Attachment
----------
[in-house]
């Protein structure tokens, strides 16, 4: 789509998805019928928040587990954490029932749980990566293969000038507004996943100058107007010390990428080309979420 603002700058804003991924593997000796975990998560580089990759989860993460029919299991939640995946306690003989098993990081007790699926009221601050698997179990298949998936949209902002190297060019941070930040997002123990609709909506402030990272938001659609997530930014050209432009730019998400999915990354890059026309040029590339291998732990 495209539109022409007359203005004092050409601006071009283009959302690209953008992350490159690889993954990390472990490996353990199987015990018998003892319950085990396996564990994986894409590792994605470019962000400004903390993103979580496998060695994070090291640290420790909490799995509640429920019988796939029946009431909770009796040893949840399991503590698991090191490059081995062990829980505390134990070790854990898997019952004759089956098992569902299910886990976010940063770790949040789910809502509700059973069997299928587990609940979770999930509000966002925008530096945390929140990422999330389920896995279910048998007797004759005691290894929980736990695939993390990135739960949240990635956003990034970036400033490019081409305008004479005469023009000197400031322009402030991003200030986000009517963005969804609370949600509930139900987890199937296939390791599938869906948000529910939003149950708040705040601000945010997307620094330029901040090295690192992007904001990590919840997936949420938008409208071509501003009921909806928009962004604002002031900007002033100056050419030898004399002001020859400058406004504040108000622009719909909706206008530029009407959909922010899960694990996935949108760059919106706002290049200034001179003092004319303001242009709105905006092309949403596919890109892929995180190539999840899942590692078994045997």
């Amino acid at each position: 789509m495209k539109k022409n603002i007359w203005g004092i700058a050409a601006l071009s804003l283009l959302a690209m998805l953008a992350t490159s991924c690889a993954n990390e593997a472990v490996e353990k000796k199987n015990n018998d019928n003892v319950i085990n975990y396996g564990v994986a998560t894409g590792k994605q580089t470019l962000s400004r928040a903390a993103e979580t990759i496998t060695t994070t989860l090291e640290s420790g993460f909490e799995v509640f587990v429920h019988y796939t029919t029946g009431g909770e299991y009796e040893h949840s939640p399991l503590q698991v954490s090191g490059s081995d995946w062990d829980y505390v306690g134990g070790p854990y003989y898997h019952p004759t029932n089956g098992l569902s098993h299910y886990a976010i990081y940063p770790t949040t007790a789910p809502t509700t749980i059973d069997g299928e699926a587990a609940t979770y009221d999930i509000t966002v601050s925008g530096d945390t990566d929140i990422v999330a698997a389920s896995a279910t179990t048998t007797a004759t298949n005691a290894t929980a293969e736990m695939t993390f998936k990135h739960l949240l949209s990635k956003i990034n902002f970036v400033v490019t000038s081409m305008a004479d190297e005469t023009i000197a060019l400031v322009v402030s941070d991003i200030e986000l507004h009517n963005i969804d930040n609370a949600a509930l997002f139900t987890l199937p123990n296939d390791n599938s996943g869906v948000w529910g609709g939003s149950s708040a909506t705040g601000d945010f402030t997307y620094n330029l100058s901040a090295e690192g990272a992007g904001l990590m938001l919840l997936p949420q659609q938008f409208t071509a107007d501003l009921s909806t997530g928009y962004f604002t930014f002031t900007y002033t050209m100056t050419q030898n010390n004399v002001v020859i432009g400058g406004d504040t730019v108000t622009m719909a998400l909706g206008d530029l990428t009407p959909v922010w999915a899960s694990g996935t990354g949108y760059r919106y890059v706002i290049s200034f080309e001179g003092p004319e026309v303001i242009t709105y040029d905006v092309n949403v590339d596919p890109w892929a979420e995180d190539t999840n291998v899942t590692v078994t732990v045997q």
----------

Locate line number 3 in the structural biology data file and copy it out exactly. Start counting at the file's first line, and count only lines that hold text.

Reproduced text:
């Amino acid at each position: 789509m495209k539109k022409n603002i007359w203005g004092i700058a050409a601006l071009s804003l283009l959302a690209m998805l953008a992350t490159s991924c690889a993954n990390e593997a472990v490996e353990k000796k199987n015990n018998d019928n003892v319950i085990n975990y396996g564990v994986a998560t894409g590792k994605q580089t470019l962000s400004r928040a903390a993103e979580t990759i496998t060695t994070t989860l090291e640290s420790g993460f909490e799995v509640f587990v429920h019988y796939t029919t029946g009431g909770e299991y009796e040893h949840s939640p399991l503590q698991v954490s090191g490059s081995d995946w062990d829980y505390v306690g134990g070790p854990y003989y898997h019952p004759t029932n089956g098992l569902s098993h299910y886990a976010i990081y940063p770790t949040t007790a789910p809502t509700t749980i059973d069997g299928e699926a587990a609940t979770y009221d999930i509000t966002v601050s925008g530096d945390t990566d929140i990422v999330a698997a389920s896995a279910t179990t048998t007797a004759t298949n005691a290894t929980a293969e736990m695939t993390f998936k990135h739960l949240l949209s990635k956003i990034n902002f970036v400033v490019t000038s081409m305008a004479d190297e005469t023009i000197a060019l400031v322009v402030s941070d991003i200030e986000l507004h009517n963005i969804d930040n609370a949600a509930l997002f139900t987890l199937p123990n296939d390791n599938s996943g869906v948000w529910g609709g939003s149950s708040a909506t705040g601000d945010f402030t997307y620094n330029l100058s901040a090295e690192g990272a992007g904001l990590m938001l919840l997936p949420q659609q938008f409208t071509a107007d501003l009921s909806t997530g928009y962004f604002t930014f002031t900007y002033t050209m100056t050419q030898n010390n004399v002001v020859i432009g400058g406004d504040t730019v108000t622009m719909a998400l909706g206008d530029l990428t009407p959909v922010w999915a899960s694990g996935t990354g949108y760059r919106y890059v706002i290049s200034f080309e001179g003092p004319e026309v303001i242009t709105y040029d905006v092309n949403v590339d596919p890109w892929a979420e995180d190539t999840n291998v899942t590692v078994t732990v045997q």